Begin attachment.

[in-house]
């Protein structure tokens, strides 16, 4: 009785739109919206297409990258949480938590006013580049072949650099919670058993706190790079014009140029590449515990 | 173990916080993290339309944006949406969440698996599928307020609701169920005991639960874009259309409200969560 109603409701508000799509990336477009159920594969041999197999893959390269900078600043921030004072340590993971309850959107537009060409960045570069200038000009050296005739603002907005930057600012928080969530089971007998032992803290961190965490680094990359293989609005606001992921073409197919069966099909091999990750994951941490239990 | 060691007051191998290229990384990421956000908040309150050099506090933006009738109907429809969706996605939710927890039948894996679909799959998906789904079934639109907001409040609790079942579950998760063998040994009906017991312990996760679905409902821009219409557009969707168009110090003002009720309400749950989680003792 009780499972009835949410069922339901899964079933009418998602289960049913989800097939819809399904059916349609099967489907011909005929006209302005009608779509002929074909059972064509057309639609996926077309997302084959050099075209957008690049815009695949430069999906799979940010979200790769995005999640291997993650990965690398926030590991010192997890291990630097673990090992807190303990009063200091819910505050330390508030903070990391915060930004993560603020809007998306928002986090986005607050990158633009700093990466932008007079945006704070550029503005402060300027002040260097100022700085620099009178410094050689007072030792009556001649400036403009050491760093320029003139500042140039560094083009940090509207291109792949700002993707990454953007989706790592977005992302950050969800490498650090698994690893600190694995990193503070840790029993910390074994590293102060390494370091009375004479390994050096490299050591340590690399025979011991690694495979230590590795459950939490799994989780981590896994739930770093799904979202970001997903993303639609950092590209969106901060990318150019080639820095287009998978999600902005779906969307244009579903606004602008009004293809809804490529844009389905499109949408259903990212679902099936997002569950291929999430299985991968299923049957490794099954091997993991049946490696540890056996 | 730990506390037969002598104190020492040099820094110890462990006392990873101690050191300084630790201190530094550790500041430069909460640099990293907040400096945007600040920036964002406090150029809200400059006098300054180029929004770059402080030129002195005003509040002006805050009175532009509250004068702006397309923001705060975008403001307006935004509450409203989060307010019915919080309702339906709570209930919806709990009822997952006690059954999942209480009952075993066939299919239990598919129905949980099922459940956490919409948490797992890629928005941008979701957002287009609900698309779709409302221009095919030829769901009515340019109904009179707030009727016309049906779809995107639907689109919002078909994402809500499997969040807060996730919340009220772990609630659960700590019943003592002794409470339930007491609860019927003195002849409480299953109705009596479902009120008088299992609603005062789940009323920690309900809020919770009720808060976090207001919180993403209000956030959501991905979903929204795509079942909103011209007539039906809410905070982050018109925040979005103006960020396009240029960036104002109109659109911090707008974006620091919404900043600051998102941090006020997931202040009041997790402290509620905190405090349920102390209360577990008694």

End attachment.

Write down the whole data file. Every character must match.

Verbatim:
[in-house]
């Protein structure tokens, strides 16, 4: 009785739109919206297409990258949480938590006013580049072949650099919670058993706190790079014009140029590449515990 | 173990916080993290339309944006949406969440698996599928307020609701169920005991639960874009259309409200969560 109603409701508000799509990336477009159920594969041999197999893959390269900078600043921030004072340590993971309850959107537009060409960045570069200038000009050296005739603002907005930057600012928080969530089971007998032992803290961190965490680094990359293989609005606001992921073409197919069966099909091999990750994951941490239990 | 060691007051191998290229990384990421956000908040309150050099506090933006009738109907429809969706996605939710927890039948894996679909799959998906789904079934639109907001409040609790079942579950998760063998040994009906017991312990996760679905409902821009219409557009969707168009110090003002009720309400749950989680003792 009780499972009835949410069922339901899964079933009418998602289960049913989800097939819809399904059916349609099967489907011909005929006209302005009608779509002929074909059972064509057309639609996926077309997302084959050099075209957008690049815009695949430069999906799979940010979200790769995005999640291997993650990965690398926030590991010192997890291990630097673990090992807190303990009063200091819910505050330390508030903070990391915060930004993560603020809007998306928002986090986005607050990158633009700093990466932008007079945006704070550029503005402060300027002040260097100022700085620099009178410094050689007072030792009556001649400036403009050491760093320029003139500042140039560094083009940090509207291109792949700002993707990454953007989706790592977005992302950050969800490498650090698994690893600190694995990193503070840790029993910390074994590293102060390494370091009375004479390994050096490299050591340590690399025979011991690694495979230590590795459950939490799994989780981590896994739930770093799904979202970001997903993303639609950092590209969106901060990318150019080639820095287009998978999600902005779906969307244009579903606004602008009004293809809804490529844009389905499109949408259903990212679902099936997002569950291929999430299985991968299923049957490794099954091997993991049946490696540890056996 | 730990506390037969002598104190020492040099820094110890462990006392990873101690050191300084630790201190530094550790500041430069909460640099990293907040400096945007600040920036964002406090150029809200400059006098300054180029929004770059402080030129002195005003509040002006805050009175532009509250004068702006397309923001705060975008403001307006935004509450409203989060307010019915919080309702339906709570209930919806709990009822997952006690059954999942209480009952075993066939299919239990598919129905949980099922459940956490919409948490797992890629928005941008979701957002287009609900698309779709409302221009095919030829769901009515340019109904009179707030009727016309049906779809995107639907689109919002078909994402809500499997969040807060996730919340009220772990609630659960700590019943003592002794409470339930007491609860019927003195002849409480299953109705009596479902009120008088299992609603005062789940009323920690309900809020919770009720808060976090207001919180993403209000956030959501991905979903929204795509079942909103011209007539039906809410905070982050018109925040979005103006960020396009240029960036104002109109659109911090707008974006620091919404900043600051998102941090006020997931202040009041997790402290509620905190405090349920102390209360577990008694």